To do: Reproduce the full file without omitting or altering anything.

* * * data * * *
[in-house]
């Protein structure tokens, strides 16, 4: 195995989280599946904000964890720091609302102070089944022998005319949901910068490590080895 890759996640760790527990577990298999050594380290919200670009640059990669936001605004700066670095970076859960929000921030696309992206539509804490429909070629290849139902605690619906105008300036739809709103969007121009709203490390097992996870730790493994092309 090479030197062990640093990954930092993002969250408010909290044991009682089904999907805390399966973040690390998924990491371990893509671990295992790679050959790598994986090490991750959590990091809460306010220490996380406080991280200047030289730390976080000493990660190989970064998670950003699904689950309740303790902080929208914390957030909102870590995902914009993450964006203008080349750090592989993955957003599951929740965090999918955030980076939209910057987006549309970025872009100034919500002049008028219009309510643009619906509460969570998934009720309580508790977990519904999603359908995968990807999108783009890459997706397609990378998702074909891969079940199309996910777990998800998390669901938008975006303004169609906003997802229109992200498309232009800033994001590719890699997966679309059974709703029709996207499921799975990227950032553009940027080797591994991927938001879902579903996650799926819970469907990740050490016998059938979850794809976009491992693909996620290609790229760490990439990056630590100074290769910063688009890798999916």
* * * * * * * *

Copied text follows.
[in-house]
């Protein structure tokens, strides 16, 4: 195995989280599946904000964890720091609302102070089944022998005319949901910068490590080895 890759996640760790527990577990298999050594380290919200670009640059990669936001605004700066670095970076859960929000921030696309992206539509804490429909070629290849139902605690619906105008300036739809709103969007121009709203490390097992996870730790493994092309 090479030197062990640093990954930092993002969250408010909290044991009682089904999907805390399966973040690390998924990491371990893509671990295992790679050959790598994986090490991750959590990091809460306010220490996380406080991280200047030289730390976080000493990660190989970064998670950003699904689950309740303790902080929208914390957030909102870590995902914009993450964006203008080349750090592989993955957003599951929740965090999918955030980076939209910057987006549309970025872009100034919500002049008028219009309510643009619906509460969570998934009720309580508790977990519904999603359908995968990807999108783009890459997706397609990378998702074909891969079940199309996910777990998800998390669901938008975006303004169609906003997802229109992200498309232009800033994001590719890699997966679309059974709703029709996207499921799975990227950032553009940027080797591994991927938001879902579903996650799926819970469907990740050490016998059938979850794809976009491992693909996620290609790229760490990439990056630590100074290769910063688009890798999916």